Date Published: May 19, 2020
Source: AP News
Public health officials in some US states have been accused of misrepresenting COVID-19 statistics, in what some believe to be an effort to push re-opening of the economy. In Virginia, Texas and Vermont, the results of viral (active infections) and antibody tests (past infections) are being reported as a single number, which would overrepresent the total testing and does not show the true picture of how the virus is spreading. Georgia, one of the earliest states to ease restrictions, had published a graph which showed a decline in new COVID-19 cases over time; however, the numbers were actually arranged in descending rather than chronological order and new infections were being backdated to the onset of symptoms rather than the testing day. In Florida, Rebekah Jones, a data scientist who developed the state’s COVID-19 public dashboard says she was fired for refusing to manipulate data to “drum up support for the plan to re-open.” Jennifer Nuzzo, a senior scholar at the Johns Hopkins Center for Health Security said that while some of these discrepancies could be due to outdated information systems, the end result is that politicians and citizens will be using misrepresented data to make important decisions regarding everyday activities and public policy.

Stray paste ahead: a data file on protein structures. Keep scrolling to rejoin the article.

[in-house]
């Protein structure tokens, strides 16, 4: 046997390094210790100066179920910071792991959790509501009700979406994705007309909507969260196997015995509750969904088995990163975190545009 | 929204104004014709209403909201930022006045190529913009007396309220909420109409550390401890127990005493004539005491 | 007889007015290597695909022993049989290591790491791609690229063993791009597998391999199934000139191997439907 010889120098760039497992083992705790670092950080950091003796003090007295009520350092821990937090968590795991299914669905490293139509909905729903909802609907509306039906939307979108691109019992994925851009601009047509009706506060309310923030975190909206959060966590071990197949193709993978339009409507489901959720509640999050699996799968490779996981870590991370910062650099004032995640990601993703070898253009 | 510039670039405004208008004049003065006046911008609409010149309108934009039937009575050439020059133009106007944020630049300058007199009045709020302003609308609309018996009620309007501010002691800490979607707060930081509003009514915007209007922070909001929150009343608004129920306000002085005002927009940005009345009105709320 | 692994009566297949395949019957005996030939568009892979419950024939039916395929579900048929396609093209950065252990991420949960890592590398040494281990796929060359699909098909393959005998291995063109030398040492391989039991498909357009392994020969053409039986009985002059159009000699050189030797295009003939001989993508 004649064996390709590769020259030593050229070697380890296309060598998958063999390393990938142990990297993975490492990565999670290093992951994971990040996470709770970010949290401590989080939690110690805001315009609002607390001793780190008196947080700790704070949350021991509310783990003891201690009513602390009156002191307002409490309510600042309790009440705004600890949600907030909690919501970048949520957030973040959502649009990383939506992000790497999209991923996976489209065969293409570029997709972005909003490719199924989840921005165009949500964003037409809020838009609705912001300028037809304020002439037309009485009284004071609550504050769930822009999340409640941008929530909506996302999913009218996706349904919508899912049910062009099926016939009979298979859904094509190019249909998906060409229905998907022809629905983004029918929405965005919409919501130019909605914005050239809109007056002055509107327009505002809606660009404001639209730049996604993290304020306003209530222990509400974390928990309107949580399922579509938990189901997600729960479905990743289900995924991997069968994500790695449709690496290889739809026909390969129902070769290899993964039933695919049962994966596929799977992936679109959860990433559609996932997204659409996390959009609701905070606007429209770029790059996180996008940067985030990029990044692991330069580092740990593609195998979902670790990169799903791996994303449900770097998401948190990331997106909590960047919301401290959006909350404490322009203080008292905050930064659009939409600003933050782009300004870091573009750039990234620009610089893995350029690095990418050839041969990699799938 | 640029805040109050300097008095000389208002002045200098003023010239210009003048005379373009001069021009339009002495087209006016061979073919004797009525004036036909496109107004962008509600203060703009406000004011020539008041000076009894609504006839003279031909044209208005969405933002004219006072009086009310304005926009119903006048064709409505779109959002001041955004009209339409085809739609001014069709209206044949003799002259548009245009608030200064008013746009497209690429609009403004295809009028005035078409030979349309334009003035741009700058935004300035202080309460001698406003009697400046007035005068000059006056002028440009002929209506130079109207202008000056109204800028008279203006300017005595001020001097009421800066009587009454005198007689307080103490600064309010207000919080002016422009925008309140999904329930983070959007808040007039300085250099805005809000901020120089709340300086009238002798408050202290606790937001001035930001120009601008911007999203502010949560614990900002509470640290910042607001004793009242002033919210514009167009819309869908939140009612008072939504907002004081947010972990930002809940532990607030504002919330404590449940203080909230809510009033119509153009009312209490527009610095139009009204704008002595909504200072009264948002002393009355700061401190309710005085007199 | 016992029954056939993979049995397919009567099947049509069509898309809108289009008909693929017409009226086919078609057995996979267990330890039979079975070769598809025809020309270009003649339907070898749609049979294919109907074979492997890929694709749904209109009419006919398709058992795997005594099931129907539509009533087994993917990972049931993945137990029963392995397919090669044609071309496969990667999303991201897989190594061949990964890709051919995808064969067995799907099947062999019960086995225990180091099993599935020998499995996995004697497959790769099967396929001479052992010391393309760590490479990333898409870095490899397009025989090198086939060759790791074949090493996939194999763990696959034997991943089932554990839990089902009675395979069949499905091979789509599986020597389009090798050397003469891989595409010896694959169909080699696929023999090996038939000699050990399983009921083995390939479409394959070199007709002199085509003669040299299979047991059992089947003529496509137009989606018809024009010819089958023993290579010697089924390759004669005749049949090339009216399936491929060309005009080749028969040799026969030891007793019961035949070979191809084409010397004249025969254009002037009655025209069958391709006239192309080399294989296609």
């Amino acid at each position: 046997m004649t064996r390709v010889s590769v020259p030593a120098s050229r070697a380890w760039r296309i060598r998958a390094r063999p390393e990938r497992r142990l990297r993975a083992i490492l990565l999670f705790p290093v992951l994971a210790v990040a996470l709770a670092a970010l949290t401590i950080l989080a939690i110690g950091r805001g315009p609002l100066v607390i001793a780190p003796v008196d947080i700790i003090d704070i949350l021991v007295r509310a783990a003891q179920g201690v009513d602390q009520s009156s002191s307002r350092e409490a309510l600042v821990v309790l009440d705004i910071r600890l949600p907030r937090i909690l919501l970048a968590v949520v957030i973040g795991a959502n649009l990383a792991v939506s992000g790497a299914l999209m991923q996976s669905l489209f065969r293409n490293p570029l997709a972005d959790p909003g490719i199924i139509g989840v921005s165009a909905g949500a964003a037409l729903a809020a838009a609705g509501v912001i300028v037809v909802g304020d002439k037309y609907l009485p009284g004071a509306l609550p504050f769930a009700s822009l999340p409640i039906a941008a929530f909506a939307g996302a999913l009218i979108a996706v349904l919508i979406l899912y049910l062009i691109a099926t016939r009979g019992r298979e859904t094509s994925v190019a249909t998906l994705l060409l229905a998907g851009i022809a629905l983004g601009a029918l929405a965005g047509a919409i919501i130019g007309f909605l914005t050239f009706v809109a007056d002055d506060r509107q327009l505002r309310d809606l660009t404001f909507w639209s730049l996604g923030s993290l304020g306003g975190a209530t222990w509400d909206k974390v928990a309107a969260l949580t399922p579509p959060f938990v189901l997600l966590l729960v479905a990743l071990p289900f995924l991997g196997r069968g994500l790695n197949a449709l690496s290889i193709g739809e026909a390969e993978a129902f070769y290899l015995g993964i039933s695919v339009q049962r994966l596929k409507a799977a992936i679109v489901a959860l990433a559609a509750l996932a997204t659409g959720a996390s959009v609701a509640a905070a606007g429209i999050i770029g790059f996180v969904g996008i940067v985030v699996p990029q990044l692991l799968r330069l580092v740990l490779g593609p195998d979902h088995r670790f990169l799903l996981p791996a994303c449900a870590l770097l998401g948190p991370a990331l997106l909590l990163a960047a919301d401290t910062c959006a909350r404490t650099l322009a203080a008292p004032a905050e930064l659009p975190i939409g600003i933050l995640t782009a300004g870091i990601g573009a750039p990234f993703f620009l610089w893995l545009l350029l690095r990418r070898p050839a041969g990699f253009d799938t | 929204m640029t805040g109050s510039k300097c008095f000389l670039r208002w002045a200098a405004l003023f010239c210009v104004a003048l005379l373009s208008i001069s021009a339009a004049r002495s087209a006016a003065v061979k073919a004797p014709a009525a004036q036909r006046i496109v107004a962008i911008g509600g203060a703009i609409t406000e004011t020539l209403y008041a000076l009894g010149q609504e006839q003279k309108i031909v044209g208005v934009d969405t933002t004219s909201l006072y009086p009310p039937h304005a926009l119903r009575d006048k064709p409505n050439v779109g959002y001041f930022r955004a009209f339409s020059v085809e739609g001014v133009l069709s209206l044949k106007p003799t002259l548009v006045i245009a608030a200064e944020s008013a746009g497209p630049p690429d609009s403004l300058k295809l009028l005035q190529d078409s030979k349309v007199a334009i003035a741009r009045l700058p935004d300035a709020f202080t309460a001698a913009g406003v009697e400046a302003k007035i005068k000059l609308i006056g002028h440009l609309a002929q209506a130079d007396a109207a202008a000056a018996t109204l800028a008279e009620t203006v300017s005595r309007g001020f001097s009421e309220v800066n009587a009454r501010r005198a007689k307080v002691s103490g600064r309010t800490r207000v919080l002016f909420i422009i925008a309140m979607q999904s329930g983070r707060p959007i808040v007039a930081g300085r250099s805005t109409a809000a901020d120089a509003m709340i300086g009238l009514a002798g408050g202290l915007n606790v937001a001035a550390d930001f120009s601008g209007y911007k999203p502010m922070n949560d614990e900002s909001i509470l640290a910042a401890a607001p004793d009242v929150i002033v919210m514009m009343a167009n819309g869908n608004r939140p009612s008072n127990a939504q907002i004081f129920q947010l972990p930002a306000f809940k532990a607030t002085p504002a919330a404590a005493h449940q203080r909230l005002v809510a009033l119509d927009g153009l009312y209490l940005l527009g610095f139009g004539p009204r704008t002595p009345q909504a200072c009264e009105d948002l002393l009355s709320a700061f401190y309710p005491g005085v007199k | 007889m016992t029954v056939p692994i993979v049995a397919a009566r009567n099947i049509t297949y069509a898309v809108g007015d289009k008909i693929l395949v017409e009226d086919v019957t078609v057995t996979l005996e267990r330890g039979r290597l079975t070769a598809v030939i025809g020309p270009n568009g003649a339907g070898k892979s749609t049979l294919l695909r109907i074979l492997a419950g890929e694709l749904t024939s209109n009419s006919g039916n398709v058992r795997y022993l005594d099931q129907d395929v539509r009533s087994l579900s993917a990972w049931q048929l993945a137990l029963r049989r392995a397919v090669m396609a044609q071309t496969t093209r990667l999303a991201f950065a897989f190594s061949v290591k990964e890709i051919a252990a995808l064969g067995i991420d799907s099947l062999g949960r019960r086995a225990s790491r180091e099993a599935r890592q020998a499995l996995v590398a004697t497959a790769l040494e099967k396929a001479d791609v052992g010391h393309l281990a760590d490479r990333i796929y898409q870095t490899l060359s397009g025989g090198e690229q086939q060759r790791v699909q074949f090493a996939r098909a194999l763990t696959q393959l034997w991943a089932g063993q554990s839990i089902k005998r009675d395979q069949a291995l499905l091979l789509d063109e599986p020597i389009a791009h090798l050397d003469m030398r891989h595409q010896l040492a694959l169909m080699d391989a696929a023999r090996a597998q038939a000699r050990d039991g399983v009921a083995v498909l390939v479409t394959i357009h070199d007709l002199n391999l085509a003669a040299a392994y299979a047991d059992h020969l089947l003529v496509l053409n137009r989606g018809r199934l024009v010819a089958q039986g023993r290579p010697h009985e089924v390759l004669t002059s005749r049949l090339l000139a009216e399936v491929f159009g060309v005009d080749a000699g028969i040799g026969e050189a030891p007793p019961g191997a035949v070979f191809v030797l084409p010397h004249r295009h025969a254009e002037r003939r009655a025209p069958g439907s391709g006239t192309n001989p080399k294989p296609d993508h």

Read the full article here: https://apnews.com/6dbd9ad370add2ba299c7da46c25004f
Summary by: Sophia Duong